of the week!!
About 10 months ago one of my clients, a lead PMO of a large US-based communications and devices organization, brought me in to discuss their upcoming global strategic meeting. Without a clue about what he wanted to discuss, I came in to listen. “This is a decisive offsite” he said among many other things. The PMO went on to describe his team’s challenge; he spoke of a need to ‘evolve’ because the leaders were still operating from their old mindsets that they had always carried – ones that once worked really well but not anymore. They needed collaboration and not competition through these volatile times for them to become successful. But he didn’t want these issues to be addressed head-on, he wanted a ‘cerebral’ intervention which would allow people to arrive to this realization from deep within.
My first question was, what the ‘heck’ is a cerebral intervention? (lol) After his explanation, I kinda had an idea because we had created metaphorical scenario-based games in the past but this time I wasn’t as straight-forward. We had to take into consideration their business functionality and embed it implicitly in the game so naturally I wasn’t sure as to how I would ago about doing this.
By early December, 2015 we designed an elaborate plan looking at the fundamental game mechanics that would go into the game but the UI (User Interface) and the ID (Interaction Design) was still a blur. I knew what I wanted the people to do and experience as a result of the game but what would the gameplay look like? I still didn’t know. Several calls and meetings with the CXO and CGO and I’ve got a strong game but still no UI and ID.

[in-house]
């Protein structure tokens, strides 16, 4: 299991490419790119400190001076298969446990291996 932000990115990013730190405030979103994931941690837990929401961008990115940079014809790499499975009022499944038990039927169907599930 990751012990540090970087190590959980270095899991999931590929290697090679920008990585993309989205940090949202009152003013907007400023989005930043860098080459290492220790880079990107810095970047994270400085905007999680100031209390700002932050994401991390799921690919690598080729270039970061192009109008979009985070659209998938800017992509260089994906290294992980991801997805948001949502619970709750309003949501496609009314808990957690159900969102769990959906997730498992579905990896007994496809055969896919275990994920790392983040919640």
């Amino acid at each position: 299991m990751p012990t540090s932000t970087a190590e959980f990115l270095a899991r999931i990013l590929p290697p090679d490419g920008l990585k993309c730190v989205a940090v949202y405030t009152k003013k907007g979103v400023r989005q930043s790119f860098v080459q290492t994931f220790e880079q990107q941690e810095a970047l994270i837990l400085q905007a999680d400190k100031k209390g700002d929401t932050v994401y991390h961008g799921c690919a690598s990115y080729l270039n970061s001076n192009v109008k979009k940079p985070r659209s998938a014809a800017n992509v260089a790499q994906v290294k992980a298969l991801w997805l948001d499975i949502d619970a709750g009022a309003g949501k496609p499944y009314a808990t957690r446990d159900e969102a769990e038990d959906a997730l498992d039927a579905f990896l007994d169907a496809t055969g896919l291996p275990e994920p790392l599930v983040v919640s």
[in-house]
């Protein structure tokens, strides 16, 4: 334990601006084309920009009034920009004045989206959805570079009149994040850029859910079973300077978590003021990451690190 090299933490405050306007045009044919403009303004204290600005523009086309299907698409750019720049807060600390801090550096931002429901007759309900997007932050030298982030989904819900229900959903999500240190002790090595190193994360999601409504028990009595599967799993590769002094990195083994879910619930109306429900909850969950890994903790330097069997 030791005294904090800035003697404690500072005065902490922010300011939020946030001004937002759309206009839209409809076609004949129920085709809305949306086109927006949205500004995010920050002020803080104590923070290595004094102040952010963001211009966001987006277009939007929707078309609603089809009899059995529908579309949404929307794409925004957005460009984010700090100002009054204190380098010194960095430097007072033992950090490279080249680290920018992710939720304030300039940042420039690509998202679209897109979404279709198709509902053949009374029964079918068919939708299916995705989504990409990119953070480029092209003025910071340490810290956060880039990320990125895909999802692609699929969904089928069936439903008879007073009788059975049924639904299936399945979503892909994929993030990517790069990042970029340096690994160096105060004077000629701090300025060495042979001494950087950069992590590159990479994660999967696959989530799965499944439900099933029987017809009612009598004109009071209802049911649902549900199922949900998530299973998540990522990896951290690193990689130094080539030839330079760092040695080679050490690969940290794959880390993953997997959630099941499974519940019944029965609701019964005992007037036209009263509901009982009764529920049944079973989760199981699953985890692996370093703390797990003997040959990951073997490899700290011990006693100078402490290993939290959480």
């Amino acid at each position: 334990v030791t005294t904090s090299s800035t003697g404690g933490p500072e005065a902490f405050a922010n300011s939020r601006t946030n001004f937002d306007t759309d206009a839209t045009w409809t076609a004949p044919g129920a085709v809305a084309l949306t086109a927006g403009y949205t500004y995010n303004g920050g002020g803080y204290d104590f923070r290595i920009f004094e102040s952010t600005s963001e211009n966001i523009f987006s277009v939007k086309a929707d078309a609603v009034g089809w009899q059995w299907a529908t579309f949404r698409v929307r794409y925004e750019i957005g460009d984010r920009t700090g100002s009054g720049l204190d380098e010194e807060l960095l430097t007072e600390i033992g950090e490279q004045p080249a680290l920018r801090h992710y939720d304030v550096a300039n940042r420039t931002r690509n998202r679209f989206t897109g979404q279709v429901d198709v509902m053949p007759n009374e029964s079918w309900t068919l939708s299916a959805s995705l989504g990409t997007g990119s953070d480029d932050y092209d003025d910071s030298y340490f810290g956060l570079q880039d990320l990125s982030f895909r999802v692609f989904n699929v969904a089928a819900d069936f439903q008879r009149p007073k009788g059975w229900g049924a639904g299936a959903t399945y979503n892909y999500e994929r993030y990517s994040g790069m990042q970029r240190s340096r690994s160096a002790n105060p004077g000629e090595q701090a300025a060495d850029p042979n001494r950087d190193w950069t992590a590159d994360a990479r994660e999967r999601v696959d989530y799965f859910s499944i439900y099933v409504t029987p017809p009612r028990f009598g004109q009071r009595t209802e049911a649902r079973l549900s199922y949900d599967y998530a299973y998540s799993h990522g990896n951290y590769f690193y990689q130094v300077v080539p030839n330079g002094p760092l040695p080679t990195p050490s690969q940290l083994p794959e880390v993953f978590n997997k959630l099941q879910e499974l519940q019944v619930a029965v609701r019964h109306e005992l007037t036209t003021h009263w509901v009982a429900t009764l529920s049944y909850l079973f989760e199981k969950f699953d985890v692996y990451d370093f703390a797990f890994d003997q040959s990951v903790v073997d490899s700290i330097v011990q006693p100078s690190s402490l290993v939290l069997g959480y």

“How will people play the game? How will they interact with the system?” these were real questions that needed answers. Of course, our reputation was on the line here, whatever the gameplay is, it better be good and in the back of my head I hear Eminem’s prelude: “Look… If you had… One shot, one opportunity, to seize everything you ever wanted, would you capture it or just let it slip?” I know this is that one opportunity that could change a lot so it’s just as decisive an engagement for us as it would be for the PMO team. 8 key members of the team from 4 continents will be in that room which could result in the opportunity to do work in various parts of the world and see the vision for my organization becoming a reality. So a lot’s on the line here.